I used the most expensive paper I've ever bought for these books - Conqueror Wove. A ream of 500 A4 sheets cost me £19.99. I thought if I'm going to go to the trouble of making my own notebooks, I want the finest materials. It actually works out that I can get:
  • Five A5 notebooks each of 192 pages and
  • Ten A6 notebooks, each of 192 pages
from just this one ream. Fifteen notebooks for twenty quid on top quality paper!

If you buy an A3 sheet of photomount card, that will set you back about £4 to £5. I don't have to buy this because I have many offcuts left over from my photography. An A3 sheet will give you enough covers for several notebooks.

And then there's the tissue paper. I pay about £2.50 for an A3 sheet and again cut to size for multiple notebooks.

I reckon the cost per notebook is roughly half to 3/4 of the cost of an equivalently sized Black'nRed notebook bought from the shops. Of course, I would never go and buy 15 notebooks from a shop in one go but the materials you buy will keep.

If you get the chance and are able to, please post photos of your finished notebook(s). I'd love to see how they come out.

Best Regards,
Dean



#6 limesally

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Posted 17 June 2008 - 13:56

Many thanks for this terrific series, Dean! I've been following them closely, trying to shake the feeling of "oh, I could never do that...!" Your pictures are great and very inspiring. I'm working up the nerve to try it...mostly because I really want a notebook filled with hot-press watercolor paper. Thanks for putting this together, and thanks to the mods for making the series a sticky!

#7 Songwind

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Posted 26 June 2008 - 20:04

I may just head out to the store this evening and see if I can get the supplies to make my first book. Gotta decide on a cover material, though.
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#8 Siv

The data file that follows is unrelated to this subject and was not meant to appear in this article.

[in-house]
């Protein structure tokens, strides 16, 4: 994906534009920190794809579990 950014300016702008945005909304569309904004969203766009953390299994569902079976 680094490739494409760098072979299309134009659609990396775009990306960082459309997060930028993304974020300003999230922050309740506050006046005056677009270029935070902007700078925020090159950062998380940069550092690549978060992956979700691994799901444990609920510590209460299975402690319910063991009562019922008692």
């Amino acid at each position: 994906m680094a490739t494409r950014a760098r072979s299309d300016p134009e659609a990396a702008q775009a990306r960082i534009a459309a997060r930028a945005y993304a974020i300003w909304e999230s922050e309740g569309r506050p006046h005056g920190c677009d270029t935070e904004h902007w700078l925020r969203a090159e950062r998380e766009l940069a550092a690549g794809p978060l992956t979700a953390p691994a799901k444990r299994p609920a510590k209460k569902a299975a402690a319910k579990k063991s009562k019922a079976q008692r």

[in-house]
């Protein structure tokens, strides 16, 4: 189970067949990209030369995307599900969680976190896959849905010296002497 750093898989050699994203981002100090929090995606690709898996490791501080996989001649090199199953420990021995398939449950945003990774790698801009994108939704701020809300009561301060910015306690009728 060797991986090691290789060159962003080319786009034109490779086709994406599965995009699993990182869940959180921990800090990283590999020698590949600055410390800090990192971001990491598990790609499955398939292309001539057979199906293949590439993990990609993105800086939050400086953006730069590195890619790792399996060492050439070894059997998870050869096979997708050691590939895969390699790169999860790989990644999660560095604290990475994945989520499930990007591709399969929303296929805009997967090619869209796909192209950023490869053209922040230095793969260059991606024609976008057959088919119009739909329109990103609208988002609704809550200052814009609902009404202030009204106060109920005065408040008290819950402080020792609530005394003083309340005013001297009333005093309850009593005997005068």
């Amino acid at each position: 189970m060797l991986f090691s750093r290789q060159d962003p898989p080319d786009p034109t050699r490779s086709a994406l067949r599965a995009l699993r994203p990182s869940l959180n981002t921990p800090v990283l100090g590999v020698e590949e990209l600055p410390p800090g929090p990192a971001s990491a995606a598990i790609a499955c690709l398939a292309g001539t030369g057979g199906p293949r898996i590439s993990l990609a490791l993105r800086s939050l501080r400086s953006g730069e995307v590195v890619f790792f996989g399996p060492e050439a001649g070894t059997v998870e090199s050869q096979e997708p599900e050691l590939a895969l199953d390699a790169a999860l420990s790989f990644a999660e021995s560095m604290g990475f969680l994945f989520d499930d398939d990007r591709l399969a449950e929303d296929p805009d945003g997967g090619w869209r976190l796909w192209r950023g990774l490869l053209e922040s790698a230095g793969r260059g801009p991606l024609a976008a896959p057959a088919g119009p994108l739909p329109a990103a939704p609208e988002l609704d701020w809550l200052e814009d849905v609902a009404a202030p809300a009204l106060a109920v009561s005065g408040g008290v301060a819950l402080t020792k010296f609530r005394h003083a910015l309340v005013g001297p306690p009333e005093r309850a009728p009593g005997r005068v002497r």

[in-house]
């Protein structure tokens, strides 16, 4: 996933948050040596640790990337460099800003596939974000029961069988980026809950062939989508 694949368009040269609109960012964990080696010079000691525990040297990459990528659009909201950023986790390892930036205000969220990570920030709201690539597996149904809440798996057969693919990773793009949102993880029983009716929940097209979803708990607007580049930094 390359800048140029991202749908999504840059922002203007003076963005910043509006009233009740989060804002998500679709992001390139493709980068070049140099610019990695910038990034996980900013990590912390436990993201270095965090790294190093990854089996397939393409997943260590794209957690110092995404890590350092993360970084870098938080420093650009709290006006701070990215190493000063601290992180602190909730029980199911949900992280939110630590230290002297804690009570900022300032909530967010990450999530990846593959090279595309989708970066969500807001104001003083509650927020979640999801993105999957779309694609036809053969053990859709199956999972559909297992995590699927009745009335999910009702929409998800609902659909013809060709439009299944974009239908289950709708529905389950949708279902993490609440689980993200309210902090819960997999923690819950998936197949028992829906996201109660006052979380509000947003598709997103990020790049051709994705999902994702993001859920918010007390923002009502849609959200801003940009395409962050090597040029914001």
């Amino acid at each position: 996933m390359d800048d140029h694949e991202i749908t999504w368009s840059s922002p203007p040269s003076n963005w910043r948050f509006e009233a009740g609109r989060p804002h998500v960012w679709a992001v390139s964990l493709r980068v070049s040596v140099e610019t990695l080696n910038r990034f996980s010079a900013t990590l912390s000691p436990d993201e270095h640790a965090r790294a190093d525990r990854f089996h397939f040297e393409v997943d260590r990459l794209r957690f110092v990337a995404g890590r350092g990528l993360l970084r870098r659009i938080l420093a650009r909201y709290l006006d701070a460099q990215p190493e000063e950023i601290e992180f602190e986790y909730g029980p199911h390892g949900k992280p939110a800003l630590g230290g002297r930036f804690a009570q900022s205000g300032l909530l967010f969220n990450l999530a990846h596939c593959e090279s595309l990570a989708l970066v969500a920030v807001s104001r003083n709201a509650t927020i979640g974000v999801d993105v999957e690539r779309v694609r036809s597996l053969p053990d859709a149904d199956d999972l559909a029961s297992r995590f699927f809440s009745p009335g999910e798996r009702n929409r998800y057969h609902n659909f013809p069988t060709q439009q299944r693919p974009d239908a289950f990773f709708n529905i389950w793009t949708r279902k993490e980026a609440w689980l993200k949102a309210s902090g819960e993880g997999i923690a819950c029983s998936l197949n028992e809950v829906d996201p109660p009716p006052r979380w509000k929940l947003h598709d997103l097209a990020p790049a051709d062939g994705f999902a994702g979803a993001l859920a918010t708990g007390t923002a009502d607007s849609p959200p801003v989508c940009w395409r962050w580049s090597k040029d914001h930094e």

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Posted 27 June 2008 - 03:03

Ah, the Balvenie. You, Sir, are a gentleman.







Edit (appalling spelling)

Edited by Siv, 27 June 2008 - 12:39.

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#9 robeck

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Posted 27 June 2008 - 12:16

QUOTE(Siv @ Jun 27 2008, 04:03 AM) View Post
Ah, the Belvenie. You, Sir, are a gentleman.


smile.gif

Picture this:

It's the end of the day, almost the start of the next, everyone's in bed, I'm in my study, subdued lighting from my desk lamp, complete quiet, filling in my daily diary/journal (homemade of course), wondering which fountain pen to use and what to write, sipping the malt...

Peace.

Life is good.

Cheers,
Dean





#10 Siv

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Posted 27 June 2008 - 12:39

I'm not quite so gentile.

The end of the day, when everyone's in bed, is when I'm on my balcony with a glass of the water of life, a nice cigar and the laptop on my knee surfing FPN.

Cheers to you!
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#11 Paddler

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Posted 28 June 2008 - 00:38

Those notebooks look so good, you have proven yourself to be a master at overcoming technical difficulties. You should have a new project: show us how to clone that bottle of Balvenie. thumbup.gif